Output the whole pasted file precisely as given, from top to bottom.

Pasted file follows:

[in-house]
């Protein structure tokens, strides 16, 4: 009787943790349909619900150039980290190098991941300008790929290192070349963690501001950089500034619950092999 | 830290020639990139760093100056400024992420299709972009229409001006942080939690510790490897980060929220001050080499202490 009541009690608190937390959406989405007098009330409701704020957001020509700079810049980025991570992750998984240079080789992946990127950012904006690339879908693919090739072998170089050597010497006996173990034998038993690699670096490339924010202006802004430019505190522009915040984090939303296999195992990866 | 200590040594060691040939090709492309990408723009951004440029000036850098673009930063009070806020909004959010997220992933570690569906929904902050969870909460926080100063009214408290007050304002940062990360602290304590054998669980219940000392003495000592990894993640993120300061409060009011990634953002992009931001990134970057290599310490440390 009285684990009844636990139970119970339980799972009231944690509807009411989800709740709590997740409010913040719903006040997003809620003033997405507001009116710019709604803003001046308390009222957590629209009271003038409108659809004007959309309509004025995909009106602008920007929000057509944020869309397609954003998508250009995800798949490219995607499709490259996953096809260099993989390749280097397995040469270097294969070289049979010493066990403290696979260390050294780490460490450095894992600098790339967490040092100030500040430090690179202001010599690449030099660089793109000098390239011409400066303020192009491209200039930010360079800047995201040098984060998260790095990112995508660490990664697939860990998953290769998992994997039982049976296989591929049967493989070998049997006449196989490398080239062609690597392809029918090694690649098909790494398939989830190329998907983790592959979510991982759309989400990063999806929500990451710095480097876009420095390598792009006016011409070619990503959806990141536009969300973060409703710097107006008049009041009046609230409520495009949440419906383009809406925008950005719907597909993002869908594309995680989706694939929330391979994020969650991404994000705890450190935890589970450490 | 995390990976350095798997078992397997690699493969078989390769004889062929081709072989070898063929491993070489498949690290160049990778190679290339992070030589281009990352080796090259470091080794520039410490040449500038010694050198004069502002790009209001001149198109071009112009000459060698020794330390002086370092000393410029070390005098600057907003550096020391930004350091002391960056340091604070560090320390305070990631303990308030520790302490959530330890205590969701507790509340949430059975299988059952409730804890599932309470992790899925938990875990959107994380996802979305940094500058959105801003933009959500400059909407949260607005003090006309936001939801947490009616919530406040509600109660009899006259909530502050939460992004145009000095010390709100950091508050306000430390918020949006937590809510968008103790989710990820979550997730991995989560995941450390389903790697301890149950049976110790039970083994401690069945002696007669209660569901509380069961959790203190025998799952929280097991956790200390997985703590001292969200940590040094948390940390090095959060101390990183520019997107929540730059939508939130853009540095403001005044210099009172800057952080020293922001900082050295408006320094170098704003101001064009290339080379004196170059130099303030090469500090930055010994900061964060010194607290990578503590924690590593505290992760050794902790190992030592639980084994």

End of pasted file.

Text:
[in-house]
């Protein structure tokens, strides 16, 4: 009787943790349909619900150039980290190098991941300008790929290192070349963690501001950089500034619950092999 | 830290020639990139760093100056400024992420299709972009229409001006942080939690510790490897980060929220001050080499202490 009541009690608190937390959406989405007098009330409701704020957001020509700079810049980025991570992750998984240079080789992946990127950012904006690339879908693919090739072998170089050597010497006996173990034998038993690699670096490339924010202006802004430019505190522009915040984090939303296999195992990866 | 200590040594060691040939090709492309990408723009951004440029000036850098673009930063009070806020909004959010997220992933570690569906929904902050969870909460926080100063009214408290007050304002940062990360602290304590054998669980219940000392003495000592990894993640993120300061409060009011990634953002992009931001990134970057290599310490440390 009285684990009844636990139970119970339980799972009231944690509807009411989800709740709590997740409010913040719903006040997003809620003033997405507001009116710019709604803003001046308390009222957590629209009271003038409108659809004007959309309509004025995909009106602008920007929000057509944020869309397609954003998508250009995800798949490219995607499709490259996953096809260099993989390749280097397995040469270097294969070289049979010493066990403290696979260390050294780490460490450095894992600098790339967490040092100030500040430090690179202001010599690449030099660089793109000098390239011409400066303020192009491209200039930010360079800047995201040098984060998260790095990112995508660490990664697939860990998953290769998992994997039982049976296989591929049967493989070998049997006449196989490398080239062609690597392809029918090694690649098909790494398939989830190329998907983790592959979510991982759309989400990063999806929500990451710095480097876009420095390598792009006016011409070619990503959806990141536009969300973060409703710097107006008049009041009046609230409520495009949440419906383009809406925008950005719907597909993002869908594309995680989706694939929330391979994020969650991404994000705890450190935890589970450490 | 995390990976350095798997078992397997690699493969078989390769004889062929081709072989070898063929491993070489498949690290160049990778190679290339992070030589281009990352080796090259470091080794520039410490040449500038010694050198004069502002790009209001001149198109071009112009000459060698020794330390002086370092000393410029070390005098600057907003550096020391930004350091002391960056340091604070560090320390305070990631303990308030520790302490959530330890205590969701507790509340949430059975299988059952409730804890599932309470992790899925938990875990959107994380996802979305940094500058959105801003933009959500400059909407949260607005003090006309936001939801947490009616919530406040509600109660009899006259909530502050939460992004145009000095010390709100950091508050306000430390918020949006937590809510968008103790989710990820979550997730991995989560995941450390389903790697301890149950049976110790039970083994401690069945002696007669209660569901509380069961959790203190025998799952929280097991956790200390997985703590001292969200940590040094948390940390090095959060101390990183520019997107929540730059939508939130853009540095403001005044210099009172800057952080020293922001900082050295408006320094170098704003101001064009290339080379004196170059130099303030090469500090930055010994900061964060010194607290990578503590924690590593505290992760050794902790190992030592639980084994």